International
Tables for
Crystallography
Volume A
Space-group symmetry
Edited by Th. Hahn

International Tables for Crystallography (2006). Vol. A, ch. 2.2, p. 34

## Section 2.2.14.2. Projections of centred cells (lattices)

Th. Hahna* and A. Looijenga-Vosb

aInstitut für Kristallographie, Rheinisch-Westfälische Technische Hochschule, Aachen, Germany, and bLaboratorium voor Chemische Fysica, Rijksuniversiteit Groningen, The Netherlands
Correspondence e-mail:  hahn@xtl.rwth-aachen.de

#### 2.2.14.2. Projections of centred cells (lattices)

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For centred lattices, two different cases may occur:

• (i) The projection direction is parallel to a lattice-centring vector. In this case, the projected plane cell is primitive for the centring types A, B, C, I and R. For F lattices, the multiplicity is reduced from 4 to 2 because c-centred plane cells result from projections along face diagonals of three-dimensional F cells.

#### Examples

 (1) A body-centred lattice with centring vector gives a primitive net, if projected along [], [], [] or []. (2) A C-centred lattice projects to a primitive net along the directions [110] and []. (3) An R-centred lattice described with `hexagonal axes' (triple cell) results in a primitive net, if projected along [], [] or [] for the obverse setting. For the reverse setting, the corresponding directions are [], [], []; cf. Chapter 1.2 .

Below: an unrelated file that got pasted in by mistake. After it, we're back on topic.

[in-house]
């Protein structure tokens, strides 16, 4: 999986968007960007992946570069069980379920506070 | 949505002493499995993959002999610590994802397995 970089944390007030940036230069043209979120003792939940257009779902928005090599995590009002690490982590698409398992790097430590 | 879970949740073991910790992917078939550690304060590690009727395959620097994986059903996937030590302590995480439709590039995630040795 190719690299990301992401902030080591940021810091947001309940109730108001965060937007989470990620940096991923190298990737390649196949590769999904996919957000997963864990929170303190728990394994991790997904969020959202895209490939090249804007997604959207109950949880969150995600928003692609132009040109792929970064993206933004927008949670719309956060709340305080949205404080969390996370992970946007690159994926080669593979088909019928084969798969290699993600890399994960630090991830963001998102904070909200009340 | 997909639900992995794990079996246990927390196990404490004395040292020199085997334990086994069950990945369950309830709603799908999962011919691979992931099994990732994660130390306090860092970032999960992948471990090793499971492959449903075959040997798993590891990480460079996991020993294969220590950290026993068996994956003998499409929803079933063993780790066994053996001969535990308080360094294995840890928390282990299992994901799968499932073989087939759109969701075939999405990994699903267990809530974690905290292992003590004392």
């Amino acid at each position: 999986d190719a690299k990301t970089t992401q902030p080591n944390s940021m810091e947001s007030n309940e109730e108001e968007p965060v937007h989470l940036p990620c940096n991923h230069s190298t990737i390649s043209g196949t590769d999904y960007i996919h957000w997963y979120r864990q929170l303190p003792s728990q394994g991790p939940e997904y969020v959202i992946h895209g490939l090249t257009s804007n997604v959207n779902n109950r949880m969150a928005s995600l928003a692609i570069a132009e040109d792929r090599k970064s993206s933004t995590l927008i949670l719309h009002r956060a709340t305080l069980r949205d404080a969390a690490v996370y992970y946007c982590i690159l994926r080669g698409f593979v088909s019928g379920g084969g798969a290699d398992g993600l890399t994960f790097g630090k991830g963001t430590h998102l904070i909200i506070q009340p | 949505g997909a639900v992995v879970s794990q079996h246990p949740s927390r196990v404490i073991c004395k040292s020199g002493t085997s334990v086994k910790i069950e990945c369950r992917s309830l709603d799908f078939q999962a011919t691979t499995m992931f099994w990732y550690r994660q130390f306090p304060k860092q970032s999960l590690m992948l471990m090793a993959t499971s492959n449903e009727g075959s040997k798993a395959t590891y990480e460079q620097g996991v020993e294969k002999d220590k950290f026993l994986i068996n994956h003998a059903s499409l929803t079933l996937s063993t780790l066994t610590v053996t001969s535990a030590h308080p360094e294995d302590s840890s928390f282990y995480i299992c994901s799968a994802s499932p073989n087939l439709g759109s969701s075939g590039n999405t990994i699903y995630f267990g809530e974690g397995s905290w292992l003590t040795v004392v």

• (ii) The projection direction is not parallel to a lattice-centring vector (general projection direction). In this case, the plane cell has the same multiplicity as the three-dimensional cell. Usually, however, this centred plane cell is unconventional and a transformation is required to obtain the conventional plane cell. This transformation has been carried out for the projection data in this volume.

#### Examples

 (1) Projection along [] of a cubic I-centred cell leads to an unconventional quadratic c-centred plane cell. A simple cell transformation leads to the conventional quadratic p cell. (2) Projection along [] of an orthorhombic I-centred cell leads to a rectangular c-centred plane cell, which is conventional. (3) Projection along [] of an R-centred cell (both in obverse and reverse setting) results in a triple hexagonal plane cell h (the two-dimensional analogue of the H cell, cf. Chapter 1.2 ). A simple cell transformation leads to the conventional hexagonal p cell.